Selgascano’s Subterranean Office
The architects at Selgascano sought the ability to work beneath the trees, while being shielded from the elements. Their finished building is a sleek, semi-subterranean space that allows light and views of trees to flood in. Their innovative use of fiberglass and plexiglass create a shell that gives them the spatial qualities they sought, however procuring the material proved to be complicated. As they could not find a fiberglass fabricator willing to take on a project this small, they had to be inventive. Using pultruded pieces of FRP from a catalogue they were able to sidestep the custom fabrication route. One of these elements was a curved piece only produced for the roofs of a few train cars in Germany,which meant they had to wait for an order from the German train company that they could piggyback on. For the acrylic section, they had three separate fabricators working on it, one to bend, one to assemble, and another to fabricate the two sides from 10mm methacrylate and steel.They wanted the fiberglass side to shade, but still be translucent, so in addition to using translucent fiberglass panels, they also used a translucent foam for insulation. The results are a testament to ingenuity and resourcefulness!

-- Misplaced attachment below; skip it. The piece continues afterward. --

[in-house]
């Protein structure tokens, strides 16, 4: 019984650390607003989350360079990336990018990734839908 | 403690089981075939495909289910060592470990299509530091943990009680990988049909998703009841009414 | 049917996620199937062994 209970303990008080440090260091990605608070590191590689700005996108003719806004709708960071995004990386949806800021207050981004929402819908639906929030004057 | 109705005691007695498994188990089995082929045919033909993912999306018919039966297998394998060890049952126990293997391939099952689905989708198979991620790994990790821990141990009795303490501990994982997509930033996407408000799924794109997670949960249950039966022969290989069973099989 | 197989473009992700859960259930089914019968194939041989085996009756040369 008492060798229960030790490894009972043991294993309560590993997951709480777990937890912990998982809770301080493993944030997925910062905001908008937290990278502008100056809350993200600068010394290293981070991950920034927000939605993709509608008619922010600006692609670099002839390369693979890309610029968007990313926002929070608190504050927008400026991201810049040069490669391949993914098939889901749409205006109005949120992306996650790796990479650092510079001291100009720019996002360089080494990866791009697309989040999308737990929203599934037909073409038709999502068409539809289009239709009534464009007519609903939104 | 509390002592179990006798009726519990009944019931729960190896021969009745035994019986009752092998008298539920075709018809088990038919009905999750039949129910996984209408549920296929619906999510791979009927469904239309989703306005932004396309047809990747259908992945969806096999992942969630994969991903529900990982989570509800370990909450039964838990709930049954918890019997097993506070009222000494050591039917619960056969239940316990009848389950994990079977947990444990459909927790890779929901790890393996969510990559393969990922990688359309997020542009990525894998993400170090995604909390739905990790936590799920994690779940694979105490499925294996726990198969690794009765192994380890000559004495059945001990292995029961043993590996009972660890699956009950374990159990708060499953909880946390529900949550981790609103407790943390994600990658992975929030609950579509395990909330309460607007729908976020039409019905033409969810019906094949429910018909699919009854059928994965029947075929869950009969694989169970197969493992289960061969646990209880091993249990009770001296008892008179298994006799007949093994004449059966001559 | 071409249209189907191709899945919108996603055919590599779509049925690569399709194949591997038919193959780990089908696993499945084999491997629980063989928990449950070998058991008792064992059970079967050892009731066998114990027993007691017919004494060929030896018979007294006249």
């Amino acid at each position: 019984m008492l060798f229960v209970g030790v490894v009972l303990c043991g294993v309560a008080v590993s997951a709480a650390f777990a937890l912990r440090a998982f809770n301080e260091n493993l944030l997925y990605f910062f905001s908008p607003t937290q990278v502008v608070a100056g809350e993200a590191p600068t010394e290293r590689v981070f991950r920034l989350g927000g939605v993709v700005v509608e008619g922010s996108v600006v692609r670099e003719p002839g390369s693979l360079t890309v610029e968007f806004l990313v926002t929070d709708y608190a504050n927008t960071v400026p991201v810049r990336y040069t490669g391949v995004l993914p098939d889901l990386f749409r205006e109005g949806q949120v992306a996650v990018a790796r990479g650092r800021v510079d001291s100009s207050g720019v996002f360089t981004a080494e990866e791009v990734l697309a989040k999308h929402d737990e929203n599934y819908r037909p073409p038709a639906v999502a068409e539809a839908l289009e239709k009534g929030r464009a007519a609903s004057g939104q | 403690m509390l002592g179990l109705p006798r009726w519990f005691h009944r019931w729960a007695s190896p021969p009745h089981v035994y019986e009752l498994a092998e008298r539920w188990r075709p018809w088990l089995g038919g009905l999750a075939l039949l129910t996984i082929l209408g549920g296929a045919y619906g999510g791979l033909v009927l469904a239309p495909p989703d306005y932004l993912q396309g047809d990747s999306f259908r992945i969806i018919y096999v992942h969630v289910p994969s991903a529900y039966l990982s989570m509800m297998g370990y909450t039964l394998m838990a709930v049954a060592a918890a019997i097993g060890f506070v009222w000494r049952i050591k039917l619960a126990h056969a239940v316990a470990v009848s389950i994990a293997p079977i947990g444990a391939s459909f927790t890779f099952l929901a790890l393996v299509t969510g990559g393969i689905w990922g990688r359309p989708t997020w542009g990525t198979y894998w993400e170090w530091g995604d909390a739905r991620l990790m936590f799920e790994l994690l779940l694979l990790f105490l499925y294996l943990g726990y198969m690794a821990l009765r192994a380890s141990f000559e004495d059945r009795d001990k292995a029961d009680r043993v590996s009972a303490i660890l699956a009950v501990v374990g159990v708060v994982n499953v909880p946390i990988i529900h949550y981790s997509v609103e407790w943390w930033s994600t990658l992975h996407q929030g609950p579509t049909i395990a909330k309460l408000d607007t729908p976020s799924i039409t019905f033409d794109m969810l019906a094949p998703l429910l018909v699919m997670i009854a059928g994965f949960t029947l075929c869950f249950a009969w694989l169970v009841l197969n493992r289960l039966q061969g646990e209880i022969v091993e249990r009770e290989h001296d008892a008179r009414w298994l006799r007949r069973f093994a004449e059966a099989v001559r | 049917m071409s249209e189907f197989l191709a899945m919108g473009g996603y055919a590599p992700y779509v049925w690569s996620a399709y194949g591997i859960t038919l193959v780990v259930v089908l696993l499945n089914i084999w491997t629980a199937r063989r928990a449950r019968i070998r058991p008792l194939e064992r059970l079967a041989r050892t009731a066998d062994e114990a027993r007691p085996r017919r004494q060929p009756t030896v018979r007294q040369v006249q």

Madrid 2006-07 Photos via Iwan Baan.